FirstNet is managed by the Commerce Department’s National Telecommunications and Information Administration. Congress in 2012 created the First Responder Network Authority as an independent body that will be responsible to provide public safety, law enforcement agencies and National Guard units with a nationwide, high-speed network.

Kelly said telecom and wireless firms are confident that FirstNet — which was conceived following the 9/11 attacks and has been delayed by political infighting — will move forward in 2014. NTIA last year released 12 “requests for information” that defined the program’s goals. A formal solicitation for industry bids is anticipated this year.

Because of its huge scope, FirstNet could create work for hundreds of prime vendors and subcontractors. It will be larger than Verizon, AT&T and Sprint combined. “No existing network even comes close to that,” Kelly said.

Companies that are jockeying for a piece of FirstNet must understand that this is a “huge undertaking that will take careful planning,” Kelly said. LGS built a pilot network in Hawaii with federal state and local authorities. “There are complicated issues, not just technological but also of political domains” as different levels of government have to agree on who controls budgets and policy.

The project also will be a boost for the cybersecurity business, Kelly said. A shared infrastructure such as FirstNet will require secure ways to identify legitimate users. “It's going to take time to sort through the issues,” he said. “But some of that is very necessary.”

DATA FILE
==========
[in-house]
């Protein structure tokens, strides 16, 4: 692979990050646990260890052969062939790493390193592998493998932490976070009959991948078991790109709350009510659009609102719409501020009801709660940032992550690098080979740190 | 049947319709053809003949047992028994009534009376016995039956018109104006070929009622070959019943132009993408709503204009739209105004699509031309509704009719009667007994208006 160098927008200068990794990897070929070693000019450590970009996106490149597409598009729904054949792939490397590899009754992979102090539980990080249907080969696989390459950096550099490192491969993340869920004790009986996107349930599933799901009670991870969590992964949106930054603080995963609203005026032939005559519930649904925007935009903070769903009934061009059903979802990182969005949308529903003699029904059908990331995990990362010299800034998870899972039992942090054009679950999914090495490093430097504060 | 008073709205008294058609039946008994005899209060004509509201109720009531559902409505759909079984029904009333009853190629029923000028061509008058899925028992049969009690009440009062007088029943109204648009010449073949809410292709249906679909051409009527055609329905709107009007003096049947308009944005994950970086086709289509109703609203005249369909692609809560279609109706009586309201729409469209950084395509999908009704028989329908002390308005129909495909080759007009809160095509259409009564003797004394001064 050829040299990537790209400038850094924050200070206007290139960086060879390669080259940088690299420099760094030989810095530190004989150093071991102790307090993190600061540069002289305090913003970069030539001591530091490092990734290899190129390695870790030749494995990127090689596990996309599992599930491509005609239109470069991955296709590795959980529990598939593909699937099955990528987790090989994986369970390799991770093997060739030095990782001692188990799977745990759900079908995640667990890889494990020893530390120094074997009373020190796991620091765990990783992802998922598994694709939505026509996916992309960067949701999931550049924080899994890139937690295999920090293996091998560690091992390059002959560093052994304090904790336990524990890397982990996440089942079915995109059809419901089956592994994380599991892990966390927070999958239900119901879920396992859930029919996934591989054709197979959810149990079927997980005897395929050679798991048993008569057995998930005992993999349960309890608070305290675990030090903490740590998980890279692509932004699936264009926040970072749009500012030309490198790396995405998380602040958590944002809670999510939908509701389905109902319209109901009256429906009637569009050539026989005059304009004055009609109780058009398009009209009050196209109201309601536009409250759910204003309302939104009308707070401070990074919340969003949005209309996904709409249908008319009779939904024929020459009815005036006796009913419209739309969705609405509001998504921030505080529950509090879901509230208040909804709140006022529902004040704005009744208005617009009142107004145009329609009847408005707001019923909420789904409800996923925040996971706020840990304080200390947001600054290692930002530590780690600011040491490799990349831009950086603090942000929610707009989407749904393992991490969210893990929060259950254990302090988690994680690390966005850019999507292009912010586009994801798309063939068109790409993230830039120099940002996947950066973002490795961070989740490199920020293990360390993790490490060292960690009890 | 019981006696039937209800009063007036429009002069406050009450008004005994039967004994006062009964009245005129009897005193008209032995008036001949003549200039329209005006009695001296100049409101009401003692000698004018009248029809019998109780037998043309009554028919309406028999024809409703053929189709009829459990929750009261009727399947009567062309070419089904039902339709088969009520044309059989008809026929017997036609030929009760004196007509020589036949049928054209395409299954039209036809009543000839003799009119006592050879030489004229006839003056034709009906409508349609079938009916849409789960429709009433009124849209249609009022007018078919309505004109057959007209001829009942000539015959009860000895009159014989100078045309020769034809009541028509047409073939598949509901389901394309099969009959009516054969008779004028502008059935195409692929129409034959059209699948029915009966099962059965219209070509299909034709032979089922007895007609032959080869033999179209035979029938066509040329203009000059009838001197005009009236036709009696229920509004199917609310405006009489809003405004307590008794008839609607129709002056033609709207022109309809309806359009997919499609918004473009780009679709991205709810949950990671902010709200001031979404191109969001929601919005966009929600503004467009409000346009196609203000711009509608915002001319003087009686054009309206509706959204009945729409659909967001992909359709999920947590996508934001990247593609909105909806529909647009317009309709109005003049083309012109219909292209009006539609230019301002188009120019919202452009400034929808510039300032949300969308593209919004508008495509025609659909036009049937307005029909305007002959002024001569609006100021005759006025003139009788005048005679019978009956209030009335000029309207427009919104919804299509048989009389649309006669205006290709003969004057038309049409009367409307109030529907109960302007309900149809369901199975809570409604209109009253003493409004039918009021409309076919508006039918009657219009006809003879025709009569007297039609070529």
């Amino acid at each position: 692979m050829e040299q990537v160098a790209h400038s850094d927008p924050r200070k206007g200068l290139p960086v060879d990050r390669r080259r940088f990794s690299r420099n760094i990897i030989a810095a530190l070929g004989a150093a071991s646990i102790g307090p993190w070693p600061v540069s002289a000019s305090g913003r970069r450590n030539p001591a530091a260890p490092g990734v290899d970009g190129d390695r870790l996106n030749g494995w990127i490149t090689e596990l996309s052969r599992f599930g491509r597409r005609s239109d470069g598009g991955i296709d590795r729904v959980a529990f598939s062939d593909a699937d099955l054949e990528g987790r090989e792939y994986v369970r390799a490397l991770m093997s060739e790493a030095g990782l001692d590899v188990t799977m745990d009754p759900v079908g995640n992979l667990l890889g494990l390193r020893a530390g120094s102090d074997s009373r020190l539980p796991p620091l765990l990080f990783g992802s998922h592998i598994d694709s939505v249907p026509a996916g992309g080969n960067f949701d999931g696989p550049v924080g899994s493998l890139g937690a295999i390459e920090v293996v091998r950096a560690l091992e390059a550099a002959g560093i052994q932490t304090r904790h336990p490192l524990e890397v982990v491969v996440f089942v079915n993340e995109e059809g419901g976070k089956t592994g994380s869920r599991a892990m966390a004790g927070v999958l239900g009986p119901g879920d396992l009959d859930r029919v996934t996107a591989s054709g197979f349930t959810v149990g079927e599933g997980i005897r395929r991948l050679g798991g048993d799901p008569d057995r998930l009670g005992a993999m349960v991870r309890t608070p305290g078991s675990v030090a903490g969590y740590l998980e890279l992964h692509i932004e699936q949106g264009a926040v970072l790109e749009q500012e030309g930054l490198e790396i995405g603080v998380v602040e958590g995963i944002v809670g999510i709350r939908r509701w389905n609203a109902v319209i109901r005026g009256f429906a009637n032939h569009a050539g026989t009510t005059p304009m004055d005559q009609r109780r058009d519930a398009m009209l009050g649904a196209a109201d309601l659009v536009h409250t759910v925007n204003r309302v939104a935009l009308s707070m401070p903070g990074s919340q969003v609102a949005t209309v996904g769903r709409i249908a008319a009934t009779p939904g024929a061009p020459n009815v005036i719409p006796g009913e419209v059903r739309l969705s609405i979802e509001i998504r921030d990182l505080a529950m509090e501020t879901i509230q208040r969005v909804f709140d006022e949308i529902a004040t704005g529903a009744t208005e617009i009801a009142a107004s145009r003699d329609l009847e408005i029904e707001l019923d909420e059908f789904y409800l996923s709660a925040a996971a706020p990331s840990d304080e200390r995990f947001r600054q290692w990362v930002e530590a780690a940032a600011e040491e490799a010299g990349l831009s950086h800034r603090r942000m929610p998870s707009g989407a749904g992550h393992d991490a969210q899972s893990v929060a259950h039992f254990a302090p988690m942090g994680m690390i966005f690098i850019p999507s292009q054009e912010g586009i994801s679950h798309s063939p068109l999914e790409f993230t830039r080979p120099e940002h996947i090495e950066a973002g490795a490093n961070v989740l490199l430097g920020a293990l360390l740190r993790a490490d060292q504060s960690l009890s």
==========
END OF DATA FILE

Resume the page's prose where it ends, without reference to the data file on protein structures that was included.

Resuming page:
Spectrum limitations, which kept FirstNet bogged down for a decade, are now impeding the Defense Department’s adoption of 4G networks.

The Army, which has spent billions of dollars on battlefield wireless networks, will be restricted from acquiring advanced systems because it does not have 4G spectrum licenses to operate equipment outside of warzones.

“That is one of the concerns that slows down that marketplace,” said Kelly.

The allocation of wireless, or radio-frequency, spectrum is overseen by the Federal Communications Commission for commercial use and by NTIA for federal government use.

When the military is at war, it can grab spectrum for emergency use. To deploy networks for routine peacetime operations, the Army would need licensed spectrum, and it doesn't have it. “That is why the market has been slow,” said Kelly. “Companies have unrealistic expectations that there is going to be a boom in the wireless business, but the lack of spectrum is a huge issue.”

One reason why it took 10 years for FirstNet to get off the ground was the reallocation of spectrum by the FCC. Commercial spectrum users had to be displaced to free up the frequencies for public safety. The good news for equipment suppliers is that FirstNet now has the spectrum.

To overcome the shortage of RF resources, the Defense Department has experimented with alternative technologies such as free-space optical communications. This is an optical technology that uses light propagating in free space to transmit data wirelessly. LGS has been investing in this technology for eight years, Kelly said. “We now have systems that run from rooftop to rooftop,” he said. “We are just on the cusp of this market accelerating.”

Image Credit: Thinkstock